The detail of the plate shows some ruins of the Roman walls built to reinforce the foundations of the villas erected on the top of the Aventine. The ruins are still there. In addition to them there are some more recent ruins in a sort of a nearby open air warehouse, which probably was meant to be a temporary solution to a shortage of space.

Excerpts from Giuseppe Vasi 1761 Itinerary related to this page:


Ponte Sublicio
In questa spiaggia fa ora bel vedere il grande ospizio di s. Michele, con la dogana, ed il moderno sbarco de' navigli, che vengono dal mare, ed in mezzo al Tevere si vedono le rovine dell'antichissimo ponte Sublicio, così detto da ilex albero forte, e resistente all'acqua, o pure da' legni grossi, con i quali era costruito, che sublices dicevansi. Era questo formato tutto di legno fin da' tempi più antichi, e da esso solevano gettare ogni anno nel Tevere 30. uomini Greci; ma a persuasione di Ercole fu mutata tale usanza, ed invece di uomini vi si buttarono dipoi figure di uomini fatte di paglia. Questo fu quel ponte, che Orazio Coclite discese contro l'impeto de' Toscani, mentre dall'altra parte veniva tagliato da' Romani, e poi gettatosi nel fiume col suo cavallo passò a nuoto da' suoi. E perchè un tal valore venne attribuito ad opera divina, e perchè in quella necessità fu tagliato con difficoltà, fu dipoi rifatto senza chiodo alcuno, e fu dato in cura ad alcuni sacerdoti con ampia facoltà di ristaurarlo e rifarlo quando bisognasse, onde questi furono detti Pontifices, ed il maggiore tra loro Pontifex Maximus, la cui autorità fu di tanta possanza, ed onore, che poi se l'appropriarono gli stessi Imperatori. Questo ogni anno si riattava con simile materia, e con grande superstizione; e però fu ancora detto Ponte Sagro. Fin al tempo di Augusto, di Vespasiano, e di Antonino fu conservato di legno: ma perchè spello rovinava, fu alla fine da Adriano fatto di pietra, non già nel medesimo sito, ma poco discosto, perciò a distinzione di quello, che egli fece presso il suo sepolcro, si disse ponte Emilio.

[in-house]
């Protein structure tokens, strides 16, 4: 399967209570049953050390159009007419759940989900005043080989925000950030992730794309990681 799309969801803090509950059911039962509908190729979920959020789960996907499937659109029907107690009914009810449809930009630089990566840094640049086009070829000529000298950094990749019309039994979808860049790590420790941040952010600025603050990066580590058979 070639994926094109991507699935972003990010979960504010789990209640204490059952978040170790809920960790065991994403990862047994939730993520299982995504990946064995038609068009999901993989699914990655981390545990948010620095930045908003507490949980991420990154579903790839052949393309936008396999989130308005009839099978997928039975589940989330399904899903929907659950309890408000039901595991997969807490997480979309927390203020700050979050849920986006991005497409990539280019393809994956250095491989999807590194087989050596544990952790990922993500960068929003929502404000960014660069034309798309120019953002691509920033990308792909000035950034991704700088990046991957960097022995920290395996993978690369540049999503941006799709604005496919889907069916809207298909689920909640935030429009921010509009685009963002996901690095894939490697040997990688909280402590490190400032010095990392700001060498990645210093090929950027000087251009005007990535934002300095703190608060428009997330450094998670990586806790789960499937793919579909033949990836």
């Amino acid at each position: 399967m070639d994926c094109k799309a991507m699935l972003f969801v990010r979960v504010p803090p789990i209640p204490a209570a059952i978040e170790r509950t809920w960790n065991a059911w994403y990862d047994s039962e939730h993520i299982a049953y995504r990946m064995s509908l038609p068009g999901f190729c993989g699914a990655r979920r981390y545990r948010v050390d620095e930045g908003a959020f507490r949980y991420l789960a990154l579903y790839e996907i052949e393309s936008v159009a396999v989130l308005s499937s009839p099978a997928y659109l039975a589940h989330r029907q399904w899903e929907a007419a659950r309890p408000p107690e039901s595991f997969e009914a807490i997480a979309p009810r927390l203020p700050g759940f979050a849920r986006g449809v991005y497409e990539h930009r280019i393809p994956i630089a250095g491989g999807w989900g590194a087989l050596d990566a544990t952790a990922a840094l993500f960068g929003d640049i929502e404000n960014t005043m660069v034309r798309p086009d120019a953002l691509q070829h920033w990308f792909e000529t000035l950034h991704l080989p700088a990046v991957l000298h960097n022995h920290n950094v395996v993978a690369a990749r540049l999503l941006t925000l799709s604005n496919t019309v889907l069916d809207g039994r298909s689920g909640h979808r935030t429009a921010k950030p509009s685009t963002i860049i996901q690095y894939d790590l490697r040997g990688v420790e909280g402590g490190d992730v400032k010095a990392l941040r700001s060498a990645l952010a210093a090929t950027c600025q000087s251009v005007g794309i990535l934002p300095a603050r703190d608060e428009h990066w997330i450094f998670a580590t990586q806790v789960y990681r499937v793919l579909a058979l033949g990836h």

Rovine nel clivo dell'Aventino
Nessuno ha saputo dire di che sorta di edifizj fossero le grosse muraglie, che si vedono appoggiate al monte Aventino; ognuno però vede, che sono avanzi di opere magnifiche degli antichi. Poco più oltre camminando,evvi
La Salara nuova
E' questa una fabbrica, ove si purifica il sale, che si lavora sulla spiaggia del mare, e sta appunto dove erano l'antiche saline. Quivi sulla strada fu ancora un arco eretto per ordine del Senato al nome di Orazio per aver difeso, come dicemmo, il suddetto ponte, e conservata la libertà alla patria. Poco più avanti si vede a piedi della salita del monte Aventino la
Cappella di s. Anna
Questa piccola chiesa, quando il Papa abitava nel palazzo di s. Sabina era custodita da' Palafrenieri: ma avendo poi edificata quella presso il palazzo Vaticano, restò questa unita alla chiesa di s. Sabina, i cui frati vi tengono un Eremita per custodia.
Chiesa di s. Maria in Cappella
In sito molto basso sta questa piccola chiesa, la quale da principio era dedicata al ss. Salvatore; ma poi essendovi da s. Francesca Romana aggiunto un piccolo spedale, prese l'uno e l'altra il titolo di s. Maria in Cappella. Quindi nel 1540. avendola ottenuta la confraternita de' Barilari, si disse ancora in cupella. Accanto di questa evvi l'amenissimo giardino del Principe Panfili con un casino sulle sponde del Tevere.

Next plate in Book 5: Porto di Ripa Grande
Next step in Day 5 itinerary: S. Maria in Cosmedin
Next step in Day 6 itinerary: S. Cecilia
Next step in your tour of Rione Ripa: S. Sabina